They have to know, of course, to do their jobs. How can you explain a
situation to other people if you don't have it figured out yourself?
But it's more than that. Journalists by nature are the kind of people
who pride themselves on having the inside view of what's going on.
I can think of so many journalists who start a conversation by saying,
"What do you hear?"
But recently we've been confronted with situations in which it's
impossible to know.
Take the war in Afghanistan. For many aspects of the fighting, firsthand
information has been extremely hard to come by.
That's partly due to the nature of the war. A conflict fought from the
air and with secret special forces operations doesn't lend itself to a
lot of journalistic access.
But that's only part of the story.
Another significant part is the Bush administration's closed-mouth
Barry Zorthian, for four years the chief American spokesman in Vietnam,
told the New York Times that control of information about the war in
Afghanistan is "much tighter than Vietnam."
Saigon, he continued, "was almost wide open compared to this. We gave
out much more information, and we had no real problem with the media
giving away information that would harm the troops."
Seemingly forgotten during the current fighting are the Pentagon
Principles of Information, which call for telling the truth about
conflicts as quickly as possible.
The current cold shoulder comes as no surprise, of course, given the
tack taken by Dick Cheney and Colin Powell during the conflicts in
Panama and in the Persian Gulf.
As Jacqueline Sharkey wrote in AJR's October 2000 issue (see "Collective
Amnesia"), their penchant for severely restricted access and nonstop
spinning made accurate reporting virtually impossible.
As time elapsed, it became clear that the rosy scenarios painted of the
gulf fighting were far off the mark.
On the other side, the Taliban hasn't been all that eager to have
Western witnesses on the scene. It quickly expelled CNN's Nic Robertson,
and it locked up Yvonne Ridley of London's Sunday Express after she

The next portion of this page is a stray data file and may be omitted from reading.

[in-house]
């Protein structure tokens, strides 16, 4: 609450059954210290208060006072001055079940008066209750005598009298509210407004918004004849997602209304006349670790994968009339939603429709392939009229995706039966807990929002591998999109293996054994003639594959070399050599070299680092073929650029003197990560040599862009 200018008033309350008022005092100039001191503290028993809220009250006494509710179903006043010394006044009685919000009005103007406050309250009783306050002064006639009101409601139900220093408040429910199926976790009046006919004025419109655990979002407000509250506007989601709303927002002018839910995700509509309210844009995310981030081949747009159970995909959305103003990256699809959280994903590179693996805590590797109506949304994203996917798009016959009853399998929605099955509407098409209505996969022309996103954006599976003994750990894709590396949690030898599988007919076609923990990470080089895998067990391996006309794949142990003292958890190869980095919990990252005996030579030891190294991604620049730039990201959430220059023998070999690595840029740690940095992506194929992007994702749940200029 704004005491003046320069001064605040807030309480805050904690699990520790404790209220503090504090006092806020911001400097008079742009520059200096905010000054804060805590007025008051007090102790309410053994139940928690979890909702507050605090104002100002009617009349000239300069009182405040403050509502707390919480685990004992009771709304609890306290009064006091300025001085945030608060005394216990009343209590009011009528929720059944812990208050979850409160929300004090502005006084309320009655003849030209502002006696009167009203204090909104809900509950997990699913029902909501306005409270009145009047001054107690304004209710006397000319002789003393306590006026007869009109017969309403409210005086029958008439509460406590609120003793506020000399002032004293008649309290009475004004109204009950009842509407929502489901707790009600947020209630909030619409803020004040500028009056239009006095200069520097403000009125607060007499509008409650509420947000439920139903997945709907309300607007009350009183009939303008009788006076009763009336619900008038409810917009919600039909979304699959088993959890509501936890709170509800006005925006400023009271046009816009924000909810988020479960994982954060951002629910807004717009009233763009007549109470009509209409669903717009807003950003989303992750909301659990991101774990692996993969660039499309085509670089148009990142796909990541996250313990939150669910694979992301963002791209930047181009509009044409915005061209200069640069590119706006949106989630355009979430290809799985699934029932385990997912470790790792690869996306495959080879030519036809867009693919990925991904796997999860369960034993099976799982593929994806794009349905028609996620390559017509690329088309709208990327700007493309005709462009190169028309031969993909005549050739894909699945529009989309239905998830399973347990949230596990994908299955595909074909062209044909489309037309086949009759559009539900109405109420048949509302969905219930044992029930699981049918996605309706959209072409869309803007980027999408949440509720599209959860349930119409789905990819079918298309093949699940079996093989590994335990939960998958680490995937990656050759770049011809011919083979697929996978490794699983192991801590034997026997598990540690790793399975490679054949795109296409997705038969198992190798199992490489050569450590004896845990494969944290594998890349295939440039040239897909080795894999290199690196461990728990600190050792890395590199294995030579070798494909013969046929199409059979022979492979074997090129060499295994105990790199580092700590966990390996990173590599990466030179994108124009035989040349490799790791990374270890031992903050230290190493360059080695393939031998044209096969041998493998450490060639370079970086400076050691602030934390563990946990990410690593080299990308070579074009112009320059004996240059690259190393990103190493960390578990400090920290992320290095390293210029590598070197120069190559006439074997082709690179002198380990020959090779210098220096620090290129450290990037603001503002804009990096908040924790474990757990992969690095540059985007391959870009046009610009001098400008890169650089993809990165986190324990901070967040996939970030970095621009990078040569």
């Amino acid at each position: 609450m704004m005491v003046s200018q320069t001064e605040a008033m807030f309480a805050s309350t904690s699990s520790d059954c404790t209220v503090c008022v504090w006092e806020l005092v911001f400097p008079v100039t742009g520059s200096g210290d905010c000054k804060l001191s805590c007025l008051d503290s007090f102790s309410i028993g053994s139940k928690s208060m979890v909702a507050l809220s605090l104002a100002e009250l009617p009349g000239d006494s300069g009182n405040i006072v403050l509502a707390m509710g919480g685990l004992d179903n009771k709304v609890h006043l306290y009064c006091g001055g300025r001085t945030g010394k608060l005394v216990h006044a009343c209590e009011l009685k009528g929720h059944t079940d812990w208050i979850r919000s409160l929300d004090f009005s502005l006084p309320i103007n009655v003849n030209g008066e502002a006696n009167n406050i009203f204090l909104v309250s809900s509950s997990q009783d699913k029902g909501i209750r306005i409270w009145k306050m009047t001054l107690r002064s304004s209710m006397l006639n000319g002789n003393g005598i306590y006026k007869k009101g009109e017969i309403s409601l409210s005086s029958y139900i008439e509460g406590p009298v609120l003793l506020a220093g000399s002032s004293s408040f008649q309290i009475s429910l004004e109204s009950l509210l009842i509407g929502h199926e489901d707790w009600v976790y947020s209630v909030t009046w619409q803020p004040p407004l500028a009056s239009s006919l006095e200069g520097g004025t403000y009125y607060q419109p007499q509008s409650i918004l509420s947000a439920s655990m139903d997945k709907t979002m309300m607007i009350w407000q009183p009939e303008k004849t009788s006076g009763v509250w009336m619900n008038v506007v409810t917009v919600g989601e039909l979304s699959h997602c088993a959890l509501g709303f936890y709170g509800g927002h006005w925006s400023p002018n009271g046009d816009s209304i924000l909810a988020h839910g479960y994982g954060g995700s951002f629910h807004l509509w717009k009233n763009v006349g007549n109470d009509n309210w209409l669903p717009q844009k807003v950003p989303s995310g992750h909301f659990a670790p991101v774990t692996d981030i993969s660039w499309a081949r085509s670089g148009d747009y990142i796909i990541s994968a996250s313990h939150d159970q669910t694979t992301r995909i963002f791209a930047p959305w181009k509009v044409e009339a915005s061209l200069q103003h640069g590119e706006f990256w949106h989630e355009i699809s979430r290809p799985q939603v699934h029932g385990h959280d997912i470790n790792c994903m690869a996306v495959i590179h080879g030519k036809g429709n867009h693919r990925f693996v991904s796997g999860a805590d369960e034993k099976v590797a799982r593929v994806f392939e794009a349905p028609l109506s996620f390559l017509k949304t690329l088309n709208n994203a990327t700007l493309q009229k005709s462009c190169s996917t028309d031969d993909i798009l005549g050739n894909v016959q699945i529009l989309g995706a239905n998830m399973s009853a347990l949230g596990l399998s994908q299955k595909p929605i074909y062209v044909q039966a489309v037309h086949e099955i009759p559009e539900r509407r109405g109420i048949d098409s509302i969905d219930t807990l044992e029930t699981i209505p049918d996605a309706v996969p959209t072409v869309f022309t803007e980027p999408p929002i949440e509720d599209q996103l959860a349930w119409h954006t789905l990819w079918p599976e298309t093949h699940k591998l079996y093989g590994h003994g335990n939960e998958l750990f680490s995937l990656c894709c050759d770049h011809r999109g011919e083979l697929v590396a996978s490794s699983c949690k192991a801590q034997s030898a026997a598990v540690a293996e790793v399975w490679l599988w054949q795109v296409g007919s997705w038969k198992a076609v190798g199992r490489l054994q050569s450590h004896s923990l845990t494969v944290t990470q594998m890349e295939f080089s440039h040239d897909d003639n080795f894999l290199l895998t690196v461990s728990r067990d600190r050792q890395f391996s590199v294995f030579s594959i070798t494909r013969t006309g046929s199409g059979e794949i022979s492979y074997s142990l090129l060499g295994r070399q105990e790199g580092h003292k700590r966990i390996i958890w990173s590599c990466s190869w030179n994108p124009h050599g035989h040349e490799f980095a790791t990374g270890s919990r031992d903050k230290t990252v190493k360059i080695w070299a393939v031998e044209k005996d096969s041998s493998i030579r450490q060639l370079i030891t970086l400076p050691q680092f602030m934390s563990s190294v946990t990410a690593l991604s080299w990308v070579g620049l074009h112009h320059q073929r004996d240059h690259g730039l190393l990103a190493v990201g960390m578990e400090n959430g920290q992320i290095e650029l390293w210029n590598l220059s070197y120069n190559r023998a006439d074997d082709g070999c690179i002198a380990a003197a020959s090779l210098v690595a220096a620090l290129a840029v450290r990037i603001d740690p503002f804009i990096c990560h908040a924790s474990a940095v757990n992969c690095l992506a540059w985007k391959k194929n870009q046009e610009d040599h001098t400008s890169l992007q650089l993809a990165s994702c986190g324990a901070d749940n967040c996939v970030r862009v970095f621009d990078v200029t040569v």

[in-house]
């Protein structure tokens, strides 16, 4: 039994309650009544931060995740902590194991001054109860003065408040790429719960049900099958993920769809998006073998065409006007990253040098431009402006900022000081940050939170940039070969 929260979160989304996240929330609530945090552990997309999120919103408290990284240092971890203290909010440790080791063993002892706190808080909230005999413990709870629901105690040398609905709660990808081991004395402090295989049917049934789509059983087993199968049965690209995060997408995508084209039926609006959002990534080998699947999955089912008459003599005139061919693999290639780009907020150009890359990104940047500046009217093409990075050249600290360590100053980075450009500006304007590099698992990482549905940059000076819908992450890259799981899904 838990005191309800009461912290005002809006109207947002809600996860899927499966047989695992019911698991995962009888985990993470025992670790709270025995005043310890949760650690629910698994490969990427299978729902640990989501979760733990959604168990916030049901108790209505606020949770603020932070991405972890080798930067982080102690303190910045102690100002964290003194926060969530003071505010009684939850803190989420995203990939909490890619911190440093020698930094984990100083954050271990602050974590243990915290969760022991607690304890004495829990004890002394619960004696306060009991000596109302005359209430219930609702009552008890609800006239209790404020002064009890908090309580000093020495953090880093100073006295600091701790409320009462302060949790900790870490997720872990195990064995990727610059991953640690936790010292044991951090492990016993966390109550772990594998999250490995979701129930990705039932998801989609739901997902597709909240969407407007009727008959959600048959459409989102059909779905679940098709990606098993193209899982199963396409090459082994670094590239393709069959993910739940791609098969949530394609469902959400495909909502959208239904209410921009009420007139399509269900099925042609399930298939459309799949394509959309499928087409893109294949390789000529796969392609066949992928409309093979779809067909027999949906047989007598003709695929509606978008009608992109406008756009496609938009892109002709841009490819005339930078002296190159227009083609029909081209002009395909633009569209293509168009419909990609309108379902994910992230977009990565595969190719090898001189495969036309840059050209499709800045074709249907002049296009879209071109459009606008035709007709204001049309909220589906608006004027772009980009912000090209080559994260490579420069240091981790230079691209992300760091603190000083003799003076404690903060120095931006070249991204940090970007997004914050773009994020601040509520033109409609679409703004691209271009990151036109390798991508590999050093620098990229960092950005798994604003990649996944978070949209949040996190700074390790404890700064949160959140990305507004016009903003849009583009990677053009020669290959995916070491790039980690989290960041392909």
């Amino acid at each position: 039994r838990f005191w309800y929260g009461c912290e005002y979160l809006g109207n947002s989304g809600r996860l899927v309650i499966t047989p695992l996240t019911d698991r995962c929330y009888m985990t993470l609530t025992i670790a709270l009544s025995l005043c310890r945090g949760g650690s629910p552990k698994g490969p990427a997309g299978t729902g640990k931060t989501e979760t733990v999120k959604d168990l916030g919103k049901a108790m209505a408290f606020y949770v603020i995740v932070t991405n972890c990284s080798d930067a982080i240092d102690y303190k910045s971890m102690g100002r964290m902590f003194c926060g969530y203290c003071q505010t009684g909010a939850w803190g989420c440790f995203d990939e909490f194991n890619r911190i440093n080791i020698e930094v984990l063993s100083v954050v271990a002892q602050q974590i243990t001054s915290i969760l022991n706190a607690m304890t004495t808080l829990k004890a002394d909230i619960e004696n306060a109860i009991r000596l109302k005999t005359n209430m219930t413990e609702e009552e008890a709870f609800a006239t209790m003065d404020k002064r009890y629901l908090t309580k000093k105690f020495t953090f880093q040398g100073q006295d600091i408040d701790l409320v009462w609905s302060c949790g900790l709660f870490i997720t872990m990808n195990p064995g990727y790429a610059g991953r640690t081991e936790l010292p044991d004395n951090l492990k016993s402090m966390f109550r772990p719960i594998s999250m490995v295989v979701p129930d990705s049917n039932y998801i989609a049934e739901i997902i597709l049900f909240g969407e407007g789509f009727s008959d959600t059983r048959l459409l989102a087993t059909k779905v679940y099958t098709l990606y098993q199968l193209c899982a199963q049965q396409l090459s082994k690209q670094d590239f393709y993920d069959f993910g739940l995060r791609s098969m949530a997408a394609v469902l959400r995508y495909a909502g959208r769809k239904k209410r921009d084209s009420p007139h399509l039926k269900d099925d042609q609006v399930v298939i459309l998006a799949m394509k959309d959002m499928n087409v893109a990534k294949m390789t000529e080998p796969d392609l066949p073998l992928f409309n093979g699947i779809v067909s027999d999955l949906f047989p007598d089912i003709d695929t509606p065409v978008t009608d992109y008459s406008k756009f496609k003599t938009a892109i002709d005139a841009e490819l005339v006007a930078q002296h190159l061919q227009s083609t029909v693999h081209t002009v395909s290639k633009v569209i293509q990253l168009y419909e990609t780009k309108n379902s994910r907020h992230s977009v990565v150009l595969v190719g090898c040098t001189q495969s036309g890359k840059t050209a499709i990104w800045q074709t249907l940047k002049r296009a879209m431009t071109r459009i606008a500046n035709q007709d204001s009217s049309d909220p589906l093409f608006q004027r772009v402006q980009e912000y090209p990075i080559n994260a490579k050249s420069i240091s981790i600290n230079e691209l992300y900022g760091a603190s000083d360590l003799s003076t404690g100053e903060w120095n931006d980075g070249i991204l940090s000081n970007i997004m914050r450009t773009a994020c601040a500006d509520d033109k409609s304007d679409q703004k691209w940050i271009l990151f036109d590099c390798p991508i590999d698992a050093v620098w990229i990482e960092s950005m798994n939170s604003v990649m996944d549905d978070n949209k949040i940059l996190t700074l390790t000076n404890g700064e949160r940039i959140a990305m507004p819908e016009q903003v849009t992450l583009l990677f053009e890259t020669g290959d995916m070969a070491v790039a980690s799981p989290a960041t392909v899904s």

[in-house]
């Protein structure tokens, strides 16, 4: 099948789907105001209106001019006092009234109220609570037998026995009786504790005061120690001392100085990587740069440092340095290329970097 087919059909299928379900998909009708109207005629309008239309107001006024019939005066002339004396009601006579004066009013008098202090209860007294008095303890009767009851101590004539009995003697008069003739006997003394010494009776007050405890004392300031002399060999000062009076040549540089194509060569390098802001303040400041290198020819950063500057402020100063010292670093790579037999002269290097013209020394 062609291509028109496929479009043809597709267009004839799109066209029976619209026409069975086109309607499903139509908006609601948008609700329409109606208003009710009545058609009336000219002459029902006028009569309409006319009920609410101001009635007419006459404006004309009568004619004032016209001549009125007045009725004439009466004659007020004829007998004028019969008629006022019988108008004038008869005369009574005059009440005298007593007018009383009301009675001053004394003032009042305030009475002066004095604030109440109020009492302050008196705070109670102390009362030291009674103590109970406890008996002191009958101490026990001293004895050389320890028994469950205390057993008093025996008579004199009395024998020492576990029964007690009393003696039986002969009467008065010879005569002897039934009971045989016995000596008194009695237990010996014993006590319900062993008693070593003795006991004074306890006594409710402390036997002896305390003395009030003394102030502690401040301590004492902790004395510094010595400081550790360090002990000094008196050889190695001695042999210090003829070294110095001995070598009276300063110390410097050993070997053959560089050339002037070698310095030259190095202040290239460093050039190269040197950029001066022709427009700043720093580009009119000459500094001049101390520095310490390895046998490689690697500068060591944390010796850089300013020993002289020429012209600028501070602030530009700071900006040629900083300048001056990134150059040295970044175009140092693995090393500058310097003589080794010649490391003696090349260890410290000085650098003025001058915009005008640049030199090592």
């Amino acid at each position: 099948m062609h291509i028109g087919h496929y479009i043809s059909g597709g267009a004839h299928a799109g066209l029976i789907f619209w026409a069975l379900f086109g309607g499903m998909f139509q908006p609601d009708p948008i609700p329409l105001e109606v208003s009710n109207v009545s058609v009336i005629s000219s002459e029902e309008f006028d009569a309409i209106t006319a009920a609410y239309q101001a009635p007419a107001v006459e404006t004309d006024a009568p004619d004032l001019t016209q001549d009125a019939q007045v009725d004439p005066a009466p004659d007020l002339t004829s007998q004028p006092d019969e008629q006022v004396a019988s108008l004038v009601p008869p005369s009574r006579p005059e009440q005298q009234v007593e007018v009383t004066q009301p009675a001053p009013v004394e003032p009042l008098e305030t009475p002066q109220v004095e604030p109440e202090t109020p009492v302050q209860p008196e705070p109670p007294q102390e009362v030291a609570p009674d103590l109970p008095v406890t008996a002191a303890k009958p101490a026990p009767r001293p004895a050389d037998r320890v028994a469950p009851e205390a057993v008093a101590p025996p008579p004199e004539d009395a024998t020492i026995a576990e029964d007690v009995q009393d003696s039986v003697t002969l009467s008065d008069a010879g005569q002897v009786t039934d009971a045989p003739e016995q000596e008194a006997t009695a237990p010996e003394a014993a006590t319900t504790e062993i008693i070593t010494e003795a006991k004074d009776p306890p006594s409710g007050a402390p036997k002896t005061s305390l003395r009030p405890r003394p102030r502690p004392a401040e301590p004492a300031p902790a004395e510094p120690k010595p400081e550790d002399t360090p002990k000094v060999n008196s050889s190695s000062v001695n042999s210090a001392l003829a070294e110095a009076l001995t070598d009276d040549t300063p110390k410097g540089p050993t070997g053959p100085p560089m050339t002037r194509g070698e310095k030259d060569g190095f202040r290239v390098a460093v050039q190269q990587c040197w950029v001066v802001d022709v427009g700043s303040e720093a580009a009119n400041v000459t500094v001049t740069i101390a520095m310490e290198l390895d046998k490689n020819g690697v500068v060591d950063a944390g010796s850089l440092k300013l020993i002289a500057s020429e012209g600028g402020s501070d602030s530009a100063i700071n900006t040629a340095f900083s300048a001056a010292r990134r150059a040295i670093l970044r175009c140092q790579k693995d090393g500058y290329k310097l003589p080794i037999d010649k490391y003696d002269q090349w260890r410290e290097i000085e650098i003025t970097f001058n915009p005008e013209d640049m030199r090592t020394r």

secretly entered Afghanistan. Only the Northern Alliance has welcomed
Western journalists to tag along.
It has also been impossible to know about anthrax. In this instance, it
isn't government stonewalling but government cluelessness that has left
reporters groping for the truth.
As senior writer Sherry Ricchiardi reports (see "The Anthrax Enigma,"
page 18), journalists on the anthrax beat were deep in uncharted waters.
There had never been an episode of bioterror in this country before, and
reporters and officials alike struggled to cope. Often, contradictory
statements from authorities made a difficult task even more challenging.
Compounding the confusion was the mystery of it all: No one knew who was
behind the anthrax assault.
And reporters found knowledge an elusive target.
Sure, there was an unmistakable air of anticlimax about the media's
The once-burning issue of who really won the 2000 presidential election
seems a vestige of a distant era.
Once George W. Bush took the oath of office, most Americans put the
issue behind them. After September 11, even diehard Democratic partisans
raised no questions about the legitimacy of the Bush presidency.
So was the expensive, nearly yearlong tally a waste of time? Far from
The findings were fascinating. And beyond the numbers, the reexamination
shed light on the vast array of deficiencies in the way Florida — and it's
hardly alone — elects its officials. It can only help speed the way to
What the consortium did, like the similar initiative that preceded it by
the Miami Herald and USA Today, was important journalism. There were
significant unanswered questions that needed to be pursued.
The fact that the findings weren't timely or sexy — or definitive — doesn't
diminish the value of the quest.
Jill Rosen debuts on the masthead this month as AJR's assistant managing
editor. Jill spent nine years in the newspaper business, reporting,
among other places, for South Florida's Sun-Sentinel and North
Carolina's Greensboro News & Record. For the past two years she was
managing editor of civic.com, which, despite its Weblike name, was a
print magazine — until it succumbed to the nation's economic slump in
We're delighted to add her to the lineup.
Journalists like to know.